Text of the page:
What happens when you take a dungeon crawler, a choose-your-own-adventure book, and a board game, roll them into one package, and then polish that package to a shiny mirror sheen?
Well, you get something like Fighting Fantasy Legends Portal. And if you like the sound of all those things being rolled up into one weird sort of sausage, then you're going to love everything about it.
But while there is a lot to like here, if you're looking for something with more of an action flavour, you're definitely better looking somewhere else.
The game is based around three of the classic Fighting Fantasy adventure books - Deathtrap Dungeon, Trial of Champions, and Armies of Death. You pick a hero at the start, set your skill, luck, and stamina points, then set off into the unknown.
There are plenty of choices to make here. Almost every junction you come to on the map, you'll be faced with a decision. Turn left, jump down a hole, open a door, try and steal a rolled up scroll from the desiccated corpse of a knight, that sort of thing.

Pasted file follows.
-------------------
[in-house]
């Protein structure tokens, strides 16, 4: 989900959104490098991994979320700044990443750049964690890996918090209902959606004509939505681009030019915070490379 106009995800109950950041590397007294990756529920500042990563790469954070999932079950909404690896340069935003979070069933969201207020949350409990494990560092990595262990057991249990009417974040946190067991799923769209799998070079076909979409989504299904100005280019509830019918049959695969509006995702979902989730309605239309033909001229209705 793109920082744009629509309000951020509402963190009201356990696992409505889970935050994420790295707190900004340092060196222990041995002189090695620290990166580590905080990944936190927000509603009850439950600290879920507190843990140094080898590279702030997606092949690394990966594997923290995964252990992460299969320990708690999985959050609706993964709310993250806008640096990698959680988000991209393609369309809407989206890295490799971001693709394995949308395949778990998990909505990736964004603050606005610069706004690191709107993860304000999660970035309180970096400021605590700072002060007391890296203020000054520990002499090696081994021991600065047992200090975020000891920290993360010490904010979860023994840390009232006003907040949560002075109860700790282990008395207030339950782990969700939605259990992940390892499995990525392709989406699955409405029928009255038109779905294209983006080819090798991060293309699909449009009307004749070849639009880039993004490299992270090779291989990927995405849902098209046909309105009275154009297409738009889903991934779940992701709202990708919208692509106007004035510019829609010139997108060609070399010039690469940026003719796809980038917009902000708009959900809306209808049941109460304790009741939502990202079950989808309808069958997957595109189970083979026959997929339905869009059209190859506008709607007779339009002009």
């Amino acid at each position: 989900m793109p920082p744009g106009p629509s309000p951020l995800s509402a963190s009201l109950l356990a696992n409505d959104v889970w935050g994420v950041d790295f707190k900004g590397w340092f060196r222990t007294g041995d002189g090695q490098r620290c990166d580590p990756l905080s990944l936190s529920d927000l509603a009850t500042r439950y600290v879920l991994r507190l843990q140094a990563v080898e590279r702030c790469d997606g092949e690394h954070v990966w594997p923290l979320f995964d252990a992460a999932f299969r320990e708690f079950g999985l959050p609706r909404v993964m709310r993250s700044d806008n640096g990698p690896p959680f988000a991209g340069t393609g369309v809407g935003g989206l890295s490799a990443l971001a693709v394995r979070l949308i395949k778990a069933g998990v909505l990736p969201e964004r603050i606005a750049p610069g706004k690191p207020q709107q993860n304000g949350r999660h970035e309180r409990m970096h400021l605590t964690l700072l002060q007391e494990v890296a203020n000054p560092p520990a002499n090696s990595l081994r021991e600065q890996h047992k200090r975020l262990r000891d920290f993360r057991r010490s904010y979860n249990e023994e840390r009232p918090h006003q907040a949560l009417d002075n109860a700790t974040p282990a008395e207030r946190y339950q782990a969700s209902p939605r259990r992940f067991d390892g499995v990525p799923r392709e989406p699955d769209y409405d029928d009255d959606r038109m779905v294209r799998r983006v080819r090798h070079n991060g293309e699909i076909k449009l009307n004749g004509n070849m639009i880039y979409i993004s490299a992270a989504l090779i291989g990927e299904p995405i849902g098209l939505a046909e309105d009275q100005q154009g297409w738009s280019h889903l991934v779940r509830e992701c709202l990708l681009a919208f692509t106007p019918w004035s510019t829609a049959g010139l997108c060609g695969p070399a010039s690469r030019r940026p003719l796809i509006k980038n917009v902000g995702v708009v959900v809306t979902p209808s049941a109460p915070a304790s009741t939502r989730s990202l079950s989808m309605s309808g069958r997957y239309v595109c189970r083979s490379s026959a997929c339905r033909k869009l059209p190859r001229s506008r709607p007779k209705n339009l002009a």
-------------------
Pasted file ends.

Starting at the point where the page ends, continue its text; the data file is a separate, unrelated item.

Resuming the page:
You'll also face chance cards. These drop when you stumble across floating question marks. They might give you health potions, but they might throw monsters into your path that you have to fight.
Fights involve rolling stacks of dice. They have symbols on them representing attacks. The more you roll, the more damage you do. You can upgrade your dice as you level up, adding more symbols and giving you more chance to hurt your foes.
And that's about the shape of things. You wander through the branching dungeons, killing, finding, setting off traps, and making choices. If the game doesn't get you within the first hour or so, it's not going to get you at all.
There's a very deliberate pace to things here. Some people are going to find it plodding, some people are going to find it measured. Which of those two camps you fit into is going to define whether you love or meh Fighting Fantasy Legends Portal.
Portal out of here?
What the game offers is a new way to experience the Fighting Fantasy adventures of yore. And it's a fresh and pretty exciting way at that.
There's still reading, but not as much as you'd find in the books. And there's still random tragedies thanks to the dice, but you do feel a little more in control, even if that's just a feeling.
But what Fighting Fantasy Legends Portal does, it does really really well. There's a gloomy, slow-paced fun here, and if you're the sort of person that likes that, you're going to adore every second you spend with it.
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